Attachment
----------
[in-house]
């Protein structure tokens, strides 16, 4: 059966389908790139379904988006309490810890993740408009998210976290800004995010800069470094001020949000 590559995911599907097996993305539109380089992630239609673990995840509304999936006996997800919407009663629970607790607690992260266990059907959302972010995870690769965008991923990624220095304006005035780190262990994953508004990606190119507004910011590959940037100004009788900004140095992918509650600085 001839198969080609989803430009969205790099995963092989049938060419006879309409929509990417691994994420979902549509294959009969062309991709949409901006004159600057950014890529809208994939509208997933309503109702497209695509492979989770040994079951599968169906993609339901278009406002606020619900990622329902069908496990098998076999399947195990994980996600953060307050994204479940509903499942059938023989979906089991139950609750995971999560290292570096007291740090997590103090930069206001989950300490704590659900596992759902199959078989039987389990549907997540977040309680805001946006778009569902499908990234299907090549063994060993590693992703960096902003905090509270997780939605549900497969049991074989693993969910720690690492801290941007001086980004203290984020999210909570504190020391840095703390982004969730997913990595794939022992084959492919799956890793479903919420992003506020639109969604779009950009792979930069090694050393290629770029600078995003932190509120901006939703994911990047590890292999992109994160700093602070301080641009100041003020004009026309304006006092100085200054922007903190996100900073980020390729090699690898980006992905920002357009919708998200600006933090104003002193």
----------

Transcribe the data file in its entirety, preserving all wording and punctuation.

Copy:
[in-house]
């Protein structure tokens, strides 16, 4: 059966389908790139379904988006309490810890993740408009998210976290800004995010800069470094001020949000 590559995911599907097996993305539109380089992630239609673990995840509304999936006996997800919407009663629970607790607690992260266990059907959302972010995870690769965008991923990624220095304006005035780190262990994953508004990606190119507004910011590959940037100004009788900004140095992918509650600085 001839198969080609989803430009969205790099995963092989049938060419006879309409929509990417691994994420979902549509294959009969062309991709949409901006004159600057950014890529809208994939509208997933309503109702497209695509492979989770040994079951599968169906993609339901278009406002606020619900990622329902069908496990098998076999399947195990994980996600953060307050994204479940509903499942059938023989979906089991139950609750995971999560290292570096007291740090997590103090930069206001989950300490704590659900596992759902199959078989039987389990549907997540977040309680805001946006778009569902499908990234299907090549063994060993590693992703960096902003905090509270997780939605549900497969049991074989693993969910720690690492801290941007001086980004203290984020999210909570504190020391840095703390982004969730997913990595794939022992084959492919799956890793479903919420992003506020639109969604779009950009792979930069090694050393290629770029600078995003932190509120901006939703994911990047590890292999992109994160700093602070301080641009100041003020004009026309304006006092100085200054922007903190996100900073980020390729090699690898980006992905920002357009919708998200600006933090104003002193």